When a country harbors terrorists that attack and kill us and do not actively cooperate in the capture and extradition of these terrorists, those countries should only expect the US to respond militarily. We have no obligation or ability to leave Afghanistan in a better economic condition than before we invaded. We only have the ability and obligation to leave them with a clear understanding that if they harbor terrorists again, they will suffer the consequences.

Jun. 23 2011 11:43 AM
Mr. Bad from IL

@ BrettG

FYI, you don't know anything at all, please stop posting.

Jun. 23 2011 11:42 AM

Simple lessons still unlearned from Vietnam (French & US versions) -

We don't live there, we don't speak their language, we know little about their culture & history. Some of the Taliban are native Afghans, some of Karzai's other opposition groups are also native Afghans.

The regional players are already in Afghanistan in one or more military, political & economic areas (PRC, Pakistan, India).

We do not gain credibility in the area by staying or guarantee the stability of either Afghanistan or the rest of the region.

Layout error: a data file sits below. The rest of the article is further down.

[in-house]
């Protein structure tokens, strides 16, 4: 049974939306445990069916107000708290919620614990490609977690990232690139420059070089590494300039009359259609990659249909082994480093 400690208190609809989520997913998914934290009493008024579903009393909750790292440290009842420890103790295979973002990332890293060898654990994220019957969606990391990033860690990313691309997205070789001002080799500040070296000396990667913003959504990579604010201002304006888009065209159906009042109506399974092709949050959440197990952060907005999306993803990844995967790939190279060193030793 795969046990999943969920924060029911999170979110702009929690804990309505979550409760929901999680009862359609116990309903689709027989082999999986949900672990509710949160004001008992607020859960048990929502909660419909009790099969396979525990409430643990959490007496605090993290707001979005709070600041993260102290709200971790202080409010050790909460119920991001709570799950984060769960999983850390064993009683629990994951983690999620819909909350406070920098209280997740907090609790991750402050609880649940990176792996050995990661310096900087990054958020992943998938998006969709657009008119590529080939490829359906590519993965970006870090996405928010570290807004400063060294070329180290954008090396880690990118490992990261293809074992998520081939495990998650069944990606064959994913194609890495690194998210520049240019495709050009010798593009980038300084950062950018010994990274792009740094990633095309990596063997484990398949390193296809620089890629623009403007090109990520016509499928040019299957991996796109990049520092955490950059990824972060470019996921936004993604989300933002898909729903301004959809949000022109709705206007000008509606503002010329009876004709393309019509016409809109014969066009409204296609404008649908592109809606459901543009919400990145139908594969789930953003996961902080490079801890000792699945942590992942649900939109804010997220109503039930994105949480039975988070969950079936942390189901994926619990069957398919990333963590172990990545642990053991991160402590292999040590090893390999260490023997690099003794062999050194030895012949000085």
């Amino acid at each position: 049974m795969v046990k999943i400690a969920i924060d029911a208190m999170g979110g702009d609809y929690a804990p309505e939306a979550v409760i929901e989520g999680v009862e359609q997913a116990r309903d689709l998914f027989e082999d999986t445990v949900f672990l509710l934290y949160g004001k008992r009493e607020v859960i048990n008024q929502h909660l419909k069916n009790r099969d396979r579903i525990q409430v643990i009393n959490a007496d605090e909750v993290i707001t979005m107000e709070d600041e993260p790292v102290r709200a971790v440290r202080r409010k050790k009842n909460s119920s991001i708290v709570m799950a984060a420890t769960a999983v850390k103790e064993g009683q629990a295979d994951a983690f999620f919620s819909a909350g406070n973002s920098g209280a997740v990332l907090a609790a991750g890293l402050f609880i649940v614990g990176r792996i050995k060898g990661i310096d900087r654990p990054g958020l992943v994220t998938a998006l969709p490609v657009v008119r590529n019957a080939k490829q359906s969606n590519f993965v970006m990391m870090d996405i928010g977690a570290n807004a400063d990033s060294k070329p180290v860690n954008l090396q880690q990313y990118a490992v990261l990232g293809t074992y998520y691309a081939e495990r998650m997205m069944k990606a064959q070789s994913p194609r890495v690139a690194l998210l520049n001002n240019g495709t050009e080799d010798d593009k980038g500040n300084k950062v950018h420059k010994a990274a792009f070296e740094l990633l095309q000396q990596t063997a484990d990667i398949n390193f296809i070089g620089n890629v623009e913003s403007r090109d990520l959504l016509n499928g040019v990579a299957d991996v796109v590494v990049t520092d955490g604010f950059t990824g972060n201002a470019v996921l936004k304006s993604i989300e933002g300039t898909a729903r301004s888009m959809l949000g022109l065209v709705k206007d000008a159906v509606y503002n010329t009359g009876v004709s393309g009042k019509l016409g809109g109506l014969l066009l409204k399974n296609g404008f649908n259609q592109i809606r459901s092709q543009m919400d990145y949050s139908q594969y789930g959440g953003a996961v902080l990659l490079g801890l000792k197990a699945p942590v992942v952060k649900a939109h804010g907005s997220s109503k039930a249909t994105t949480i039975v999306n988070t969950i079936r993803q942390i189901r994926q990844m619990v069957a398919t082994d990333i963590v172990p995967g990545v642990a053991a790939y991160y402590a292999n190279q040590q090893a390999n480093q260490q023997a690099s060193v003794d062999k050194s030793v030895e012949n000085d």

When the local villages don't want us anymore, all they have to do is shut down our supply lines coming into Afghanistan & conversely make it extremely difficult to withdraw via overland & water routes.

We keep "forgetting" that Afghanistan is land-locked. If the Soviets couldn't re-supply by air with their proximity, do we really think we can from our much greater distance??

Endgame - Will Afghanistan turn out to be another Alamo/Dien Bien Phu/Masada?

Jun. 23 2011 11:37 AM

Sadly, the boys who come home will raise the unemployment rate. It's all about the 2012 election. Let's stop being so naive.

Jun. 23 2011 11:35 AM
Geo from Astoria

Osama Bin Laden...

Saudi Arabia?...


Jun. 23 2011 11:34 AM
Soldier's Father from Pelham, NY

"Small Wars" are like "minor surgery" -- it's only small or minor when it involves someone else. 95% of Americans don't have any personal involvement in our longest war, not even ponying up higher taxes to pay for it. We should either commit the entire country, or get out.

Jun. 23 2011 11:34 AM
Eugene from Yonkers from Yonkers,NY

What are the chances that U.S. military bases in Afghanistan will remain along with significant troop presence, because of the need to securitize oil pipelines that would be considered crucial to U.S. energy interest?